A Year After Peace Agreement, Suffering Continues in Tigray
More than one year after a peace deal was signed to end the war in Ethiopia’s Tigray region, the regional capital of Mekelle once again is bustling. Schoolchildren hurry through the streets, three-wheeled taxis jostle for position and Edaga-Seni, the city’s outdoor market, is full of vendors hawking their wares.
But observers say life in the wider region is far from normal.
“The guns have been largely silenced, we have seen improvements in access to services like banking and electricity, some schools have also reopened, but 90% of Tigray is dependent on aid,” Yared Berhe Gebrelibanos, who heads the Alliance of Civil Society Organizations of Tigray, told Agence France-Presse (AFP). “And the humanitarian situation is getting worse.”
The Pretoria Agreement was supposed to mark the beginning of rebuilding this shattered area. But a year later, more than 1 million displaced people are still living in squalid conditions where cholera and malaria are rampant. A study conducted by the Tigray Health Bureau found that 68% of Tigrayan deaths in the first nine months after the peace deal were due to starvation.
Mulu Tadesse lost her son in the conflict and now lives in a camp for displaced people in Shire, northwestern Tigray.
“If they agreed to peace, the displaced people should have returned home,” she told the BBC. “We would have gone home and started rebuilding. We were self-sufficient, but now we are looking for aid.”
Reconstruction also lags. More than 80% of the region’s health buildings, water infrastructure and schools were damaged during the war. Thieves looted shops and stripped factories of machinery and raw materials.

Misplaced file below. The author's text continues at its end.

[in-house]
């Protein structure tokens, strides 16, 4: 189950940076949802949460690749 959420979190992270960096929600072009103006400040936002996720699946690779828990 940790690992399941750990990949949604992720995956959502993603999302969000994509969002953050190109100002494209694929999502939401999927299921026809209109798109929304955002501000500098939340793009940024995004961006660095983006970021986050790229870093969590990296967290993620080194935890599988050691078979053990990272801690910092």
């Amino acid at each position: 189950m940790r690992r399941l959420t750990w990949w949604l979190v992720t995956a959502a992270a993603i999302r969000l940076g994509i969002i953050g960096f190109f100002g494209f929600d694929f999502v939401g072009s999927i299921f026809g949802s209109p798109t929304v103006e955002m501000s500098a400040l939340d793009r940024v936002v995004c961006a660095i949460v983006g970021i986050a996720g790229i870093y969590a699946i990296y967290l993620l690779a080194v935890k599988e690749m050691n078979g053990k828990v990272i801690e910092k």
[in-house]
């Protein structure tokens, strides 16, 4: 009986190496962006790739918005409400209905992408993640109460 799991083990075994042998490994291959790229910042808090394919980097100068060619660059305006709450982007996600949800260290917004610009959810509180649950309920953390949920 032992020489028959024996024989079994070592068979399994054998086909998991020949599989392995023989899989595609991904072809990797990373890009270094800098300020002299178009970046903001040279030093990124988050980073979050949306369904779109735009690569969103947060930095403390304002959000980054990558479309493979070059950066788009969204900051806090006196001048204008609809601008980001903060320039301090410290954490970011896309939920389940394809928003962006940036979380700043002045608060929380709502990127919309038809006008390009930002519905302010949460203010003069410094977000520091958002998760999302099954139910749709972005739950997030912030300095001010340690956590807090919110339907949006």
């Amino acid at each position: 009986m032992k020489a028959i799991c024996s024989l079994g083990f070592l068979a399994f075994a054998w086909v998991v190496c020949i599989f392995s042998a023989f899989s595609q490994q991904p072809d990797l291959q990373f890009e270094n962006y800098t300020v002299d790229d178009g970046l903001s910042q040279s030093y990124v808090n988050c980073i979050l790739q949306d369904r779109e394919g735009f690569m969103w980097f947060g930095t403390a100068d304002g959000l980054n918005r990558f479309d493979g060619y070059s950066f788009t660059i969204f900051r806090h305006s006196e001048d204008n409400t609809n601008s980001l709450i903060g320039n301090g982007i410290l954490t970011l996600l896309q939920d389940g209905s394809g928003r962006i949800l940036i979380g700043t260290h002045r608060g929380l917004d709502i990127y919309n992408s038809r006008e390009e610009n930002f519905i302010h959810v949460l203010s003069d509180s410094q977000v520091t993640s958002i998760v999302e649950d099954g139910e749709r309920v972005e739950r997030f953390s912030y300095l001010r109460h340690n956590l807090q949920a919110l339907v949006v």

“The destruction in Tigray is so massive and it is easier to count what survived the war than to enumerate the destroyed sections of the social and economic infrastructure,” Dr. Mulugeta Gebrehiwot, a former director of the Institute for Peace and Security Studies at Addis Ababa University, wrote in an article for the World Peace Foundation at Tufts University.
But Mulugeta pointed out that little money has been set aside for reconstruction. He said the federal budget passed in 2023 allocates less money to Tigray than the region received before the war and does not include money specifically for reconstruction. “It looks as though the Federal Government is going to pass the responsibility of reconstruction to the international community,” he wrote.
Security also remains a challenge. In October, the United Nations’ Special Advisor on the Prevention of Genocide warned that “atrocity crimes,” such as ethnic killings and sexual violence, continue in Tigray. Despite the peace deal calling for the withdrawal of foreign troops, Eritrean forces still occupy areas near the border.
A woman living near the border told AFP that Eritrean troops continue to control trade and sometimes block roads and commit kidnappings. A man in the border area of Erob said Eritrea’s presence has prevented a return to normal.
“Since the signing of the peace agreement services such as banks, telecoms, and electricity, which were closed in most areas of Tigray, have been opened. But in Erob district, nothing has changed. Most of the Erob district are still controlled by the Eritrean army,” Hagos Tesfay told DW.com.
There are some rays of hope. An inclusive, interim administration is governing Tigray, and the federal government launched a transitional justice initiative, according to a report by the Institute of Security Studies (ISS). The National Rehabilitation Commission has begun the slow process of demobilizing, disarming and reintegrating an estimated 400,000 fighters. The process is expected to take two years.
“Peacebuilding is always a work in progress. Attaining tangible peace dividends will require sustained support of ongoing efforts to bring peace and rebuild social ties,” Fikir Mekonen wrote for ISS.
But for many who still are displaced and grieving, the progress is too slow. “Our children have passed away, and it’s been more than a year since the peace agreement; yes, we feel sad,” Mulu told the BBC. “If we can return home, it will feel like our children didn’t die in vain.”